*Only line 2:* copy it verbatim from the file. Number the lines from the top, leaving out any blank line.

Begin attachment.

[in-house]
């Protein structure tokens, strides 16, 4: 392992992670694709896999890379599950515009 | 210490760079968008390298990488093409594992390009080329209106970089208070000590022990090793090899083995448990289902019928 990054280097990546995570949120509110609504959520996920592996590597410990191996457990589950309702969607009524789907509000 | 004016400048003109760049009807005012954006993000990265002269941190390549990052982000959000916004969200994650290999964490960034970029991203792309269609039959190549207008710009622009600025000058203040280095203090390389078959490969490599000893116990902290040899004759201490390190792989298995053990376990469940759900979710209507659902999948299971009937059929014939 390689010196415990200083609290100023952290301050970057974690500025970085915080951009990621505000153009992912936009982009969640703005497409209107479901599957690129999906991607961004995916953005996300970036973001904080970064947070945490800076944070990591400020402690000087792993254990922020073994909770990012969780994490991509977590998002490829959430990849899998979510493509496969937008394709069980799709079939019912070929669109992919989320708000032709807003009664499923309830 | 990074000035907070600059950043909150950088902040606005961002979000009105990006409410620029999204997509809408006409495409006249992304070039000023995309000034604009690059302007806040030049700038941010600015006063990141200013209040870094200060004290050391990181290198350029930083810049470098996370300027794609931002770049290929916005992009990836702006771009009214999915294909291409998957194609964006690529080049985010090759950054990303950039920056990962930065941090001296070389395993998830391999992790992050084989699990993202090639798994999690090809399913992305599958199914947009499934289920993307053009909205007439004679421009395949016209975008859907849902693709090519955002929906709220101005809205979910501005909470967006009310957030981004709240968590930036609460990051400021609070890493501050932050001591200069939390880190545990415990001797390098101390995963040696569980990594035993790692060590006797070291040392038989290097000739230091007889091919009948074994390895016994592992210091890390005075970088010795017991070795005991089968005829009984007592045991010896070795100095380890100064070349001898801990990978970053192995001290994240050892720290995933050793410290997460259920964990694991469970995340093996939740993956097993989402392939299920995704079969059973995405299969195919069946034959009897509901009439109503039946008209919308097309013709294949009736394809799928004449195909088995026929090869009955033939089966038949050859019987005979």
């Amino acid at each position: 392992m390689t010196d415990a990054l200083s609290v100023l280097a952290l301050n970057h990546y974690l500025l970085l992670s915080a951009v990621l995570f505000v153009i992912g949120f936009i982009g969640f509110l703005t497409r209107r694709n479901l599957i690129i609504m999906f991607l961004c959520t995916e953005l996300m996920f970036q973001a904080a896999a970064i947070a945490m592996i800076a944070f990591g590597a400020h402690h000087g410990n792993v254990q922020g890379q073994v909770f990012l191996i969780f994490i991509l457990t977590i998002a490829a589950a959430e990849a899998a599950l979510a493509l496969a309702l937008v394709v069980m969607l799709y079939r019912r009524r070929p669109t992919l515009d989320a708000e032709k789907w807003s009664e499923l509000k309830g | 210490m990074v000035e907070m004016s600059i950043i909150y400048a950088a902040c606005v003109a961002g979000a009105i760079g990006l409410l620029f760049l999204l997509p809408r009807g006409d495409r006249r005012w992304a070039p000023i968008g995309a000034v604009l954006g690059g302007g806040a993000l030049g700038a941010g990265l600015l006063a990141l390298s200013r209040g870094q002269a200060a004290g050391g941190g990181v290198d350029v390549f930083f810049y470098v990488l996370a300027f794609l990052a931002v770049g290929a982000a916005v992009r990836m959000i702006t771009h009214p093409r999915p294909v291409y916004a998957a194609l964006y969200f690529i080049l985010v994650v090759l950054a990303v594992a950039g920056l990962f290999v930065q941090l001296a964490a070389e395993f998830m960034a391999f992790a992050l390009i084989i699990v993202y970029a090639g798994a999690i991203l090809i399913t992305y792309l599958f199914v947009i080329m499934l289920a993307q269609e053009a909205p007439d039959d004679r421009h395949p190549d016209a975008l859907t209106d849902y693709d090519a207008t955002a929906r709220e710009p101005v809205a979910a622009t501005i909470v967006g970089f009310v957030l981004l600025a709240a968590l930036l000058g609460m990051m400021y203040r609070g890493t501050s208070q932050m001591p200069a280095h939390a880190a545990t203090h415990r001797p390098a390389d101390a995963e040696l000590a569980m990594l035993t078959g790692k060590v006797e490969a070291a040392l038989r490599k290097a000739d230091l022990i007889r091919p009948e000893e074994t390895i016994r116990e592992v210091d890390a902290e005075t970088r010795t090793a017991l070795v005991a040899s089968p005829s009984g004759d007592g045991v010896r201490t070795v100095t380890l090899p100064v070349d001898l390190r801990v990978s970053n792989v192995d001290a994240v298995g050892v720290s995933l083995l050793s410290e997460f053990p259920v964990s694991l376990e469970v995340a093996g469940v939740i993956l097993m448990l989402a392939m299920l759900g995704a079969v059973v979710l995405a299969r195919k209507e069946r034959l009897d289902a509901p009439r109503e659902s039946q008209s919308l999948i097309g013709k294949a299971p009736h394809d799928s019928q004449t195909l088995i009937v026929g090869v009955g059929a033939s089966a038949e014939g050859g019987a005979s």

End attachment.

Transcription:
């Protein structure tokens, strides 16, 4: 392992992670694709896999890379599950515009 | 210490760079968008390298990488093409594992390009080329209106970089208070000590022990090793090899083995448990289902019928 990054280097990546995570949120509110609504959520996920592996590597410990191996457990589950309702969607009524789907509000 | 004016400048003109760049009807005012954006993000990265002269941190390549990052982000959000916004969200994650290999964490960034970029991203792309269609039959190549207008710009622009600025000058203040280095203090390389078959490969490599000893116990902290040899004759201490390190792989298995053990376990469940759900979710209507659902999948299971009937059929014939 390689010196415990200083609290100023952290301050970057974690500025970085915080951009990621505000153009992912936009982009969640703005497409209107479901599957690129999906991607961004995916953005996300970036973001904080970064947070945490800076944070990591400020402690000087792993254990922020073994909770990012969780994490991509977590998002490829959430990849899998979510493509496969937008394709069980799709079939019912070929669109992919989320708000032709807003009664499923309830 | 990074000035907070600059950043909150950088902040606005961002979000009105990006409410620029999204997509809408006409495409006249992304070039000023995309000034604009690059302007806040030049700038941010600015006063990141200013209040870094200060004290050391990181290198350029930083810049470098996370300027794609931002770049290929916005992009990836702006771009009214999915294909291409998957194609964006690529080049985010090759950054990303950039920056990962930065941090001296070389395993998830391999992790992050084989699990993202090639798994999690090809399913992305599958199914947009499934289920993307053009909205007439004679421009395949016209975008859907849902693709090519955002929906709220101005809205979910501005909470967006009310957030981004709240968590930036609460990051400021609070890493501050932050001591200069939390880190545990415990001797390098101390995963040696569980990594035993790692060590006797070291040392038989290097000739230091007889091919009948074994390895016994592992210091890390005075970088010795017991070795005991089968005829009984007592045991010896070795100095380890100064070349001898801990990978970053192995001290994240050892720290995933050793410290997460259920964990694991469970995340093996939740993956097993989402392939299920995704079969059973995405299969195919069946034959009897509901009439109503039946008209919308097309013709294949009736394809799928004449195909088995026929090869009955033939089966038949050859019987005979």